Growing under a Black Walnut tree
Can I grow veggies in a raised bed by my neighbors Black Walnut tree? I tried a few years ago and all the veggie plants died. I have new soil and would like to try again. I have since learned some plants are more susceptible to juglone. If veggies grow in the new soil are they safe to eat? Is there a way to prepare the raised bed with old soil before adding the new soil? Should I till the old soil first? Add a barrier? Landscape cloth? Cardboard? What are your suggestions? Thank you!
If the vegetables grow they will be safe to eat, after all we eat black walnuts.
Black walnut (Juglans nigra), and to a lesser extent butternut (Juglans cinerea) produce a toxic substance that can be harmful to nearby plants. The trees produce the toxin juglone, which inhibits respiration in susceptible plants, causing growth to be retarded, stunted, deformed or kill some plant species. The greatest concentration of juglone in the soil exists within the dripline of the trees. Vegetable gardens in this area will experience problems. Plants susceptible to juglone are occasionally damaged well beyond the dripline as the roots of walnuts may extend 2 to 3 times the crown radius (the distance from the trunk to the dripline). Cutting down and removing the tree is of limited help, unless all roots are removed from the soil. This gets to be a tedious and complex job so tree removal is not recommended. Any roots remaining in the soil can continue to give off the toxin juglone, until the roots deteriorate and decay (sometimes several years). As a last resort, susceptible plants can be grown in above ground containers. Using raised beds with a barrier (the heaver the plastic the better, cardboard will deteriorate and chemicals can pass through landscape fabric) to prevent walnut tree roots from entering is a possible solution. Care must then be taken to keep the beds free of black walnut leaf litter or nuts. If a garden is separated from a black walnut tree by a driveway or other physical barrier, then root extension growth into the garden area may be limited and juglone toxicity problems minimized. Vegetables susceptible to juglone include asparagus, cabbage, tomatoes, peas, potatoes, peppers, and eggplants. Vegetable plants observed to be tolerant to Juglone: Lima bean; snap bean; beet; carrot; corn; melon; onion; parsnip; squash. Fruits: black raspberry, cherry. http://www.extension.umn.edu/yardandgarden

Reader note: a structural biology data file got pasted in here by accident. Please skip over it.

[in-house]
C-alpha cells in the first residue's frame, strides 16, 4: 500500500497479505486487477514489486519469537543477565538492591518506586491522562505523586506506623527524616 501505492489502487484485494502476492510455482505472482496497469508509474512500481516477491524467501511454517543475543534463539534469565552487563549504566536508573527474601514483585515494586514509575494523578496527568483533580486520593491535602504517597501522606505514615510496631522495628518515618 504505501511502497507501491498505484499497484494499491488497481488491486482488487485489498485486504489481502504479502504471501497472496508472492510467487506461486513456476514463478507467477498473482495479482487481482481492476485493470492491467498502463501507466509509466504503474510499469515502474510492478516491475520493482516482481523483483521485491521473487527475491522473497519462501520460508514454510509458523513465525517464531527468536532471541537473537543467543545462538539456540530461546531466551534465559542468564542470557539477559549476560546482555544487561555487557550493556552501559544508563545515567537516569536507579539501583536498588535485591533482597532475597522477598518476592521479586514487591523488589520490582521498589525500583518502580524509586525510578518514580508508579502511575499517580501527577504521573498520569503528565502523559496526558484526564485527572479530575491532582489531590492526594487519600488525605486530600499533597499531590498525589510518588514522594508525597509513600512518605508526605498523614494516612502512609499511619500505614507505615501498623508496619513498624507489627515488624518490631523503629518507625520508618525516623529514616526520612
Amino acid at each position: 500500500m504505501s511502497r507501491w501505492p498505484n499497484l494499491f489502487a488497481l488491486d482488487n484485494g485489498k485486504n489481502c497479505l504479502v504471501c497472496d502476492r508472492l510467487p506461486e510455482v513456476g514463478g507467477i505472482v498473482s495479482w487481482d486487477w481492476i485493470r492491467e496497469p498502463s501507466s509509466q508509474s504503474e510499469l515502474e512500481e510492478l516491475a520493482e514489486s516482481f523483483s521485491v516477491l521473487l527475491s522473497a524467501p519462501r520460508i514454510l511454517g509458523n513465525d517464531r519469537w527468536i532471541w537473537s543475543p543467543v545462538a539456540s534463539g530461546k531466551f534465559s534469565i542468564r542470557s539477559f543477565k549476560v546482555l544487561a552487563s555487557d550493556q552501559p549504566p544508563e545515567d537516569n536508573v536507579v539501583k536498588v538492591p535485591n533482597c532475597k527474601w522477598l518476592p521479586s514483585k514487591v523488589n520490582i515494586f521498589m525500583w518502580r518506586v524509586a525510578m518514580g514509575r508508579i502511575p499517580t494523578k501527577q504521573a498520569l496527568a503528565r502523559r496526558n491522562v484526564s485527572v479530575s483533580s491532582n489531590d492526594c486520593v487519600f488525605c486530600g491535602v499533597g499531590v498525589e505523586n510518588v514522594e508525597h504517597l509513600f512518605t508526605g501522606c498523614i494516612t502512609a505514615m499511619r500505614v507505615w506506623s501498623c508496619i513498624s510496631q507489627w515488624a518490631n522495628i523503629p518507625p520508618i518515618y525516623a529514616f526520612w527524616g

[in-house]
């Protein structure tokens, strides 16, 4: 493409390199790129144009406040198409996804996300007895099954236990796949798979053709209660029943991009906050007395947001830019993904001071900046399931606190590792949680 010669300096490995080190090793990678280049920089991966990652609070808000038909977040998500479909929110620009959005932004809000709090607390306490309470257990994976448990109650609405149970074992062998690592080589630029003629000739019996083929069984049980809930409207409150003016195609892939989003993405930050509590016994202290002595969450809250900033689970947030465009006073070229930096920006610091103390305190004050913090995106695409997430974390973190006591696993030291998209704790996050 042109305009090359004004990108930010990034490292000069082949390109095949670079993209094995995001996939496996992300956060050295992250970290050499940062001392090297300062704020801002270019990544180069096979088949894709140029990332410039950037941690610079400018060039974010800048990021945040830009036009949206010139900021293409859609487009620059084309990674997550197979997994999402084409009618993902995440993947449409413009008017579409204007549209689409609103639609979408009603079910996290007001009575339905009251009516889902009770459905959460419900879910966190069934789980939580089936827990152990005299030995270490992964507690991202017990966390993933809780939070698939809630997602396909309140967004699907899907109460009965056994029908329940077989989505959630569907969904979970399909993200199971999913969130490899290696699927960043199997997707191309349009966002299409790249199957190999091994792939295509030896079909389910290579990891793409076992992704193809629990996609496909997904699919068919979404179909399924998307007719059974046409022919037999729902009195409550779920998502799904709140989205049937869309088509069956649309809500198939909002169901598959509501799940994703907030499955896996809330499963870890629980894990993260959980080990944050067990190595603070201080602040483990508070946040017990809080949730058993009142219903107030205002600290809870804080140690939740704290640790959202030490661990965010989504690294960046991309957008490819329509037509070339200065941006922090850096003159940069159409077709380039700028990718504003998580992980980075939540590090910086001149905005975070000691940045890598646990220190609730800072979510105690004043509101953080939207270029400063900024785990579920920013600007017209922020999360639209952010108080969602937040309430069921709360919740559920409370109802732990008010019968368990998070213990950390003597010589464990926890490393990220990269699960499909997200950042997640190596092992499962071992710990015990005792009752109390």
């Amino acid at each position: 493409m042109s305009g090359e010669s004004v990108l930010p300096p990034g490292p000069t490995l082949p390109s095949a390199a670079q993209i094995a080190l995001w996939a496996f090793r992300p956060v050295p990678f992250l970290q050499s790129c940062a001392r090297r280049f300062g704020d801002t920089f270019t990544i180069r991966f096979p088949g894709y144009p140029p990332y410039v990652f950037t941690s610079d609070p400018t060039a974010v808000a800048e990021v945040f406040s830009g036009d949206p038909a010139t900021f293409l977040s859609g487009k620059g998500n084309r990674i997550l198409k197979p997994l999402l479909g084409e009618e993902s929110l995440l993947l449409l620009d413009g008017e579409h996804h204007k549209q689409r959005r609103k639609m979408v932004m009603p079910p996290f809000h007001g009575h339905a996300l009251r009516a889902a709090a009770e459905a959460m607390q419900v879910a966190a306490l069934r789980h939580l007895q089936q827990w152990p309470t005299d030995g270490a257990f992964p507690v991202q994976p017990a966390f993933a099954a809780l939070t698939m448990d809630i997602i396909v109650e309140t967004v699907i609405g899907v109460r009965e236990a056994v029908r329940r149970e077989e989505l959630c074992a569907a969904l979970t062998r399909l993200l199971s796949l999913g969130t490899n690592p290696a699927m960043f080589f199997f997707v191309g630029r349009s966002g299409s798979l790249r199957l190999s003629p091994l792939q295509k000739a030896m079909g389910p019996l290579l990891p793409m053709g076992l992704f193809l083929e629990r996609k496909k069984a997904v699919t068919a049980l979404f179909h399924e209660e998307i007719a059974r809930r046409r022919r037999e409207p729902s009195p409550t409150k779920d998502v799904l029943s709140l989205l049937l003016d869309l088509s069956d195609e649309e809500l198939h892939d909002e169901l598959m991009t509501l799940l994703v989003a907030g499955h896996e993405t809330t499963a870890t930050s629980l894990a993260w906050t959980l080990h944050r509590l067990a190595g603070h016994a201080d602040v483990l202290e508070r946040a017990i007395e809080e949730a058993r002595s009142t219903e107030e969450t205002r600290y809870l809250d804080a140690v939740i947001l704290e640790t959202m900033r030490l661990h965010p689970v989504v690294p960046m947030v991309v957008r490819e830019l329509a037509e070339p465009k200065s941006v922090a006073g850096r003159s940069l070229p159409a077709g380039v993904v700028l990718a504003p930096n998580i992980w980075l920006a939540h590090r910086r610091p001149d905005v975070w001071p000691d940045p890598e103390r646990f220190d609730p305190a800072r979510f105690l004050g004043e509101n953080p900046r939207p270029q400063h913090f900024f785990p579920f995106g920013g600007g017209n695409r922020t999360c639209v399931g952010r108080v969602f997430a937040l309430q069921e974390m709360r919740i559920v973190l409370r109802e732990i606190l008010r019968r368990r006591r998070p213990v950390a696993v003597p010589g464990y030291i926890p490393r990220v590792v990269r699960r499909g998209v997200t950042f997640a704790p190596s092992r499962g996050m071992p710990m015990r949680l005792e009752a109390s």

I forgot to mention - do not mix the soils since there is already juglone present, instead put down your barrier then add new soil (you may use soil from elsewhere in your yard), them mix in compost and plant.